Unused railway line now a city hotspot
Rotterdam has an historical railway line in the middle of the city, located behind Hofplein. The trains are gone, but thankfully, the old structure beneath the tracks has managed to escape the demolition hammer. It has become an increasingly popular space for creative entrepreneurs to set up shop.

Words: Evelien Baks
New York has its High Line and Rotterdam its Hofpleinviaduct. In Manhattan, trains stopped running on the 2.33km-railway line back in 1980. Here, trains only stopped using Rotterdam’s Hofplein line in 2010. The Americans decided to build a huge park on their old route. Every year millions of people visit to take a stroll or stop for lunch. There are plans to create a similar park on Rotterdam’s 1.9km-long abandoned railway viaduct. That would signify a glorious revival for the historical route that trains thundered along for more than 100 years.
The railway line was conceived towards the end of the 19th century thanks to a few distinguished gentlemen who were keen to see a rail link between the port city on the Maas and the popular seaside resort of Scheveningen. It meant the city’s inhabitants would be able to head off to the North Sea for a day at the seaside, and the harbour barons who had moved to live in or near chic The Hague would have transportation to and from Rotterdam. The construction of the railway line, the first electric line in the Netherlands, took three years and began operating in 1907.
In Rotterdam, the first section was built on top of a solid foundation, the so-called Hofbogen, which elevated the tracks so the roads below could be kept clear. The structure, with its many arches, was made of reinforced concrete, a novelty at the time. When it was finished, Rotterdam had a structure boasting 14 traffic lanes and no fewer than 189 spans.
Although the Hofbogen was designed as an open structure, it wasn’t long before shop fronts were installed, much to the delight of Rotterdam entrepreneurs who were very quick to move their businesses into the spaces. Part of the drive to set up business there may have been due to the fact that the train line had started to transport more and more goods, such as fresh fish from The Hague. That meant trade.
The Hofbogen and Hofplein Station were not spared during the bombing of the city in May 1940 and were pretty much reduced to a pile of smoldering rubble. A new station was built, the design taking into consideration the space beneath it as well. The flattened city centre had a huge shortage of retail space and so it made sense that the Hofbogen would play a role in addressing the problem. A long, industrial building was thus created. The last train departing from Hofplein Station blew its whistle for the final time on the evening of August 16th, 2010. Nowadays, all trains come and go from Rotterdam Central Station.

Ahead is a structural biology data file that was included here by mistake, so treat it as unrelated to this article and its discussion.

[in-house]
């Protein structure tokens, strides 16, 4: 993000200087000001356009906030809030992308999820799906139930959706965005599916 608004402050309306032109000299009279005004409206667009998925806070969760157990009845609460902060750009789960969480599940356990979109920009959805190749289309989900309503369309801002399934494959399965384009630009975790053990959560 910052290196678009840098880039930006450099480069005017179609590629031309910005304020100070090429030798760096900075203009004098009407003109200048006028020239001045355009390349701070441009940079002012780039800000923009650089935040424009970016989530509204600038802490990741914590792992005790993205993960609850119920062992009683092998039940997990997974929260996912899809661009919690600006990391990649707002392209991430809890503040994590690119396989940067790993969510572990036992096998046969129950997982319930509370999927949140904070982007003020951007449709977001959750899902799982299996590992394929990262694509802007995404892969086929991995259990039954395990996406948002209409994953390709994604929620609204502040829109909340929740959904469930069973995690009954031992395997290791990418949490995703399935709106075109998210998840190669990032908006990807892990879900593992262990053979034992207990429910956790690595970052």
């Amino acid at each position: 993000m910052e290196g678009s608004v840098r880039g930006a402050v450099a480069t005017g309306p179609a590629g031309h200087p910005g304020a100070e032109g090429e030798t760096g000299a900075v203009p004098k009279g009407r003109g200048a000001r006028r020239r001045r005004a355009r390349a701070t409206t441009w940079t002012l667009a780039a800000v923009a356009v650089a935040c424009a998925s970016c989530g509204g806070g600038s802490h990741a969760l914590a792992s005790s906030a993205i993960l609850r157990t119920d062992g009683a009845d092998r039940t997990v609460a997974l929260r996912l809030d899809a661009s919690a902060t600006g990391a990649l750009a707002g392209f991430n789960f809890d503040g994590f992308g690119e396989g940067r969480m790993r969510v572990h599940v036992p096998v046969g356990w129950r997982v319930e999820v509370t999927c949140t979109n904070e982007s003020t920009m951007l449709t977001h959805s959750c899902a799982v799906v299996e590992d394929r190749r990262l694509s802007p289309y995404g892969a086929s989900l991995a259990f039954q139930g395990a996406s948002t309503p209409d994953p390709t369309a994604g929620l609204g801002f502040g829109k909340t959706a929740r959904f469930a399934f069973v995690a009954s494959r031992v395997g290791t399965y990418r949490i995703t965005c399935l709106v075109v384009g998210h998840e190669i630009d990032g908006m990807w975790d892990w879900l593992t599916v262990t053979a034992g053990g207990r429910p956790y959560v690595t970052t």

That final whistle also meant the beginning of the decline of the Hofbogen. For several years, the Hofbogen area was not the sort of place to wander around on your own after the dark. But the tide has certainly turned! In 2002, the viaduct was given ‘National Monument’ status, the title ushering in a sparkling new life for the Hofbogen.
Ask any Rotterdammer for tips on the best, most lively and interesting places to visit in town and I’ll bet the pimped-up Hofbogen scores high on the list.
In the block closest to the city centre, you’ll find a number of popular restaurants, including Bird (also a pop venue) and the starred restaurant, FG. In the next block, as you walk towards Bergweg, there are trendy shops and creative workshops. Fashion, design, barbers, furniture makers, home decor – it’s all there. And one of the city’s most gorgeous flower shops just moved in this summer as well.
Be sure to go upstairs and visit the Luchtpark, a green oasis with fruit trees growing healthy vitamins right in the middle of the city. Open every day from 10 AM until sunset. The entrance is at FG Restaurant, next to the yellow Luchtsingel.

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